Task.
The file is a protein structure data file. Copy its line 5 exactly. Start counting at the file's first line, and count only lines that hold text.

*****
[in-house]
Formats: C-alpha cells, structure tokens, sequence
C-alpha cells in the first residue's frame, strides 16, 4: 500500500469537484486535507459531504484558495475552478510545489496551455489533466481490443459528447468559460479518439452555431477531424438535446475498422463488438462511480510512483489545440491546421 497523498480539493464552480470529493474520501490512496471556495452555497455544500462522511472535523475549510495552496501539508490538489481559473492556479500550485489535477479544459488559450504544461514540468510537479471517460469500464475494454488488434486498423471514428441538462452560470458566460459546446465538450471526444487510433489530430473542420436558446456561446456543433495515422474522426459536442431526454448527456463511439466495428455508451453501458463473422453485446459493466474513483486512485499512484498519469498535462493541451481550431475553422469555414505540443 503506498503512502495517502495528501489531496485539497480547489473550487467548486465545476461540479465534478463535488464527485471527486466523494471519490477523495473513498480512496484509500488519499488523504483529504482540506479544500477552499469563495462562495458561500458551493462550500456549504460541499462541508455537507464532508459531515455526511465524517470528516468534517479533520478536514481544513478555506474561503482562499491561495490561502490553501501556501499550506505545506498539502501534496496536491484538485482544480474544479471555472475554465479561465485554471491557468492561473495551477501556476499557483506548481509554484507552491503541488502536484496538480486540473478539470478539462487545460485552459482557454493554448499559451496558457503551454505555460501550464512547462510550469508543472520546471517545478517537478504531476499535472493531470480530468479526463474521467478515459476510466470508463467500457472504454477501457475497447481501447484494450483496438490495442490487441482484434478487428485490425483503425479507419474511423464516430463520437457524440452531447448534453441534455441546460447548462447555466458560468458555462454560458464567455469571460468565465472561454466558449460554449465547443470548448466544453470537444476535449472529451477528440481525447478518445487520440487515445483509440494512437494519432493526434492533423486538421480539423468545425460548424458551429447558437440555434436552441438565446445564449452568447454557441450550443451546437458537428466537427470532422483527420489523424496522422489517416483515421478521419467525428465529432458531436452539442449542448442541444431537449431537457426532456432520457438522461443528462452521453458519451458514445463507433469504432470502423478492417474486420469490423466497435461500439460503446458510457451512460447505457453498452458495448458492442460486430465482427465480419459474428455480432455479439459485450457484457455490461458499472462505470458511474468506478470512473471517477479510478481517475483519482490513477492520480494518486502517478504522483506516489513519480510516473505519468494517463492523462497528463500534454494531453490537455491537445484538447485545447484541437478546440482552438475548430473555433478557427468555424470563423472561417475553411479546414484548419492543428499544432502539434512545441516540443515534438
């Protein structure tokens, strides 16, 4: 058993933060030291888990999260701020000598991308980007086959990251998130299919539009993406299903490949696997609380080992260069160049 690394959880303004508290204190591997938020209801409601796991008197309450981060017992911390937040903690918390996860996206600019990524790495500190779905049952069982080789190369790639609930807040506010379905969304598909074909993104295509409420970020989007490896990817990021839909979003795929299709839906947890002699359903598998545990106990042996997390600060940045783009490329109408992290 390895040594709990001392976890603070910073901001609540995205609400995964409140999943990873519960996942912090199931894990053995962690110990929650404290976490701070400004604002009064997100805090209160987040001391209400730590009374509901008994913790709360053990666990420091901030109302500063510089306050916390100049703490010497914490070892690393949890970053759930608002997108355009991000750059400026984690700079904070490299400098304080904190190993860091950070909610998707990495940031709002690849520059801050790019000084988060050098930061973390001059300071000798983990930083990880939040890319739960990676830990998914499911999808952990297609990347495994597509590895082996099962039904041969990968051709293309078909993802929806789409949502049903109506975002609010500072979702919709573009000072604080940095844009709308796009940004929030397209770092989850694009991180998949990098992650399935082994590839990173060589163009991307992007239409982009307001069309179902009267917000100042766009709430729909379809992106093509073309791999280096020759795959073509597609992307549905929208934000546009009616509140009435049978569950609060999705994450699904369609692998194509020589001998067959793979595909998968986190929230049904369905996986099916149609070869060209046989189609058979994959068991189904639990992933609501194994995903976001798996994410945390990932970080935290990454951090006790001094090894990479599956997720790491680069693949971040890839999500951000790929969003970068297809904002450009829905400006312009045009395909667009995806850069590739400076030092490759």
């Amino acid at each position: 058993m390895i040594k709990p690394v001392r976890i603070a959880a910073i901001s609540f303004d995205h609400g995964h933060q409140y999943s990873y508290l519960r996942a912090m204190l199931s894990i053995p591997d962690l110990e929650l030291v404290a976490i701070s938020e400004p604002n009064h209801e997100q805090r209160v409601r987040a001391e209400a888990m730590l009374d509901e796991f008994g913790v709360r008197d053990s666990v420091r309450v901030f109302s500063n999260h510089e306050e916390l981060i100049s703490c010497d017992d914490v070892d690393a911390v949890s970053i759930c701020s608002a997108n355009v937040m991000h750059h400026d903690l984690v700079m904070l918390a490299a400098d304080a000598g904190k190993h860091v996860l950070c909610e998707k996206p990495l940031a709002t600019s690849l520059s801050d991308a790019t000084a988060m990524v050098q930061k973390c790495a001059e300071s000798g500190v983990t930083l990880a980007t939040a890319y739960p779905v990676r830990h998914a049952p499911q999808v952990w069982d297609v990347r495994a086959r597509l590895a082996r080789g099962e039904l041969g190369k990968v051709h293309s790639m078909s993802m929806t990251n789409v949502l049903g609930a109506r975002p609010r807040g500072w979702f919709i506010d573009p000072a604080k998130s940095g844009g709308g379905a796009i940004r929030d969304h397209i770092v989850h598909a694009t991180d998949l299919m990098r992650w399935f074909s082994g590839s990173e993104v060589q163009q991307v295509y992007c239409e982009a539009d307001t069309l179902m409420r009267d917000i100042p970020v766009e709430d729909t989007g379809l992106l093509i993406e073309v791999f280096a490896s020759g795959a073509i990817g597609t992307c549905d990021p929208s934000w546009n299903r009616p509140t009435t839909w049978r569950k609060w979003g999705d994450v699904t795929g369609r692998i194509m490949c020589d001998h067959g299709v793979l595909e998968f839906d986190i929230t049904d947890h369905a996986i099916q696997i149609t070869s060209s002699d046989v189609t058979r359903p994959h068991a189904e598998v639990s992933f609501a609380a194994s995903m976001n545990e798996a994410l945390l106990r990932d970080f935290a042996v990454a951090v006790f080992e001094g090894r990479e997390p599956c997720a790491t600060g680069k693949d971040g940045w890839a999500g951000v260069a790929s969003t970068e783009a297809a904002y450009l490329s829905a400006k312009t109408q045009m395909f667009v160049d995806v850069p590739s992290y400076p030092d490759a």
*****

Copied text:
């Amino acid at each position: 058993m390895i040594k709990p690394v001392r976890i603070a959880a910073i901001s609540f303004d995205h609400g995964h933060q409140y999943s990873y508290l519960r996942a912090m204190l199931s894990i053995p591997d962690l110990e929650l030291v404290a976490i701070s938020e400004p604002n009064h209801e997100q805090r209160v409601r987040a001391e209400a888990m730590l009374d509901e796991f008994g913790v709360r008197d053990s666990v420091r309450v901030f109302s500063n999260h510089e306050e916390l981060i100049s703490c010497d017992d914490v070892d690393a911390v949890s970053i759930c701020s608002a997108n355009v937040m991000h750059h400026d903690l984690v700079m904070l918390a490299a400098d304080a000598g904190k190993h860091v996860l950070c909610e998707k996206p990495l940031a709002t600019s690849l520059s801050d991308a790019t000084a988060m990524v050098q930061k973390c790495a001059e300071s000798g500190v983990t930083l990880a980007t939040a890319y739960p779905v990676r830990h998914a049952p499911q999808v952990w069982d297609v990347r495994a086959r597509l590895a082996r080789g099962e039904l041969g190369k990968v051709h293309s790639m078909s993802m929806t990251n789409v949502l049903g609930a109506r975002p609010r807040g500072w979702f919709i506010d573009p000072a604080k998130s940095g844009g709308g379905a796009i940004r929030d969304h397209i770092v989850h598909a694009t991180d998949l299919m990098r992650w399935f074909s082994g590839s990173e993104v060589q163009q991307v295509y992007c239409e982009a539009d307001t069309l179902m409420r009267d917000i100042p970020v766009e709430d729909t989007g379809l992106l093509i993406e073309v791999f280096a490896s020759g795959a073509i990817g597609t992307c549905d990021p929208s934000w546009n299903r009616p509140t009435t839909w049978r569950k609060w979003g999705d994450v699904t795929g369609r692998i194509m490949c020589d001998h067959g299709v793979l595909e998968f839906d986190i929230t049904d947890h369905a996986i099916q696997i149609t070869s060209s002699d046989v189609t058979r359903p994959h068991a189904e598998v639990s992933f609501a609380a194994s995903m976001n545990e798996a994410l945390l106990r990932d970080f935290a042996v990454a951090v006790f080992e001094g090894r990479e997390p599956c997720a790491t600060g680069k693949d971040g940045w890839a999500g951000v260069a790929s969003t970068e783009a297809a904002y450009l490329s829905a400006k312009t109408q045009m395909f667009v160049d995806v850069p590739s992290y400076p030092d490759a």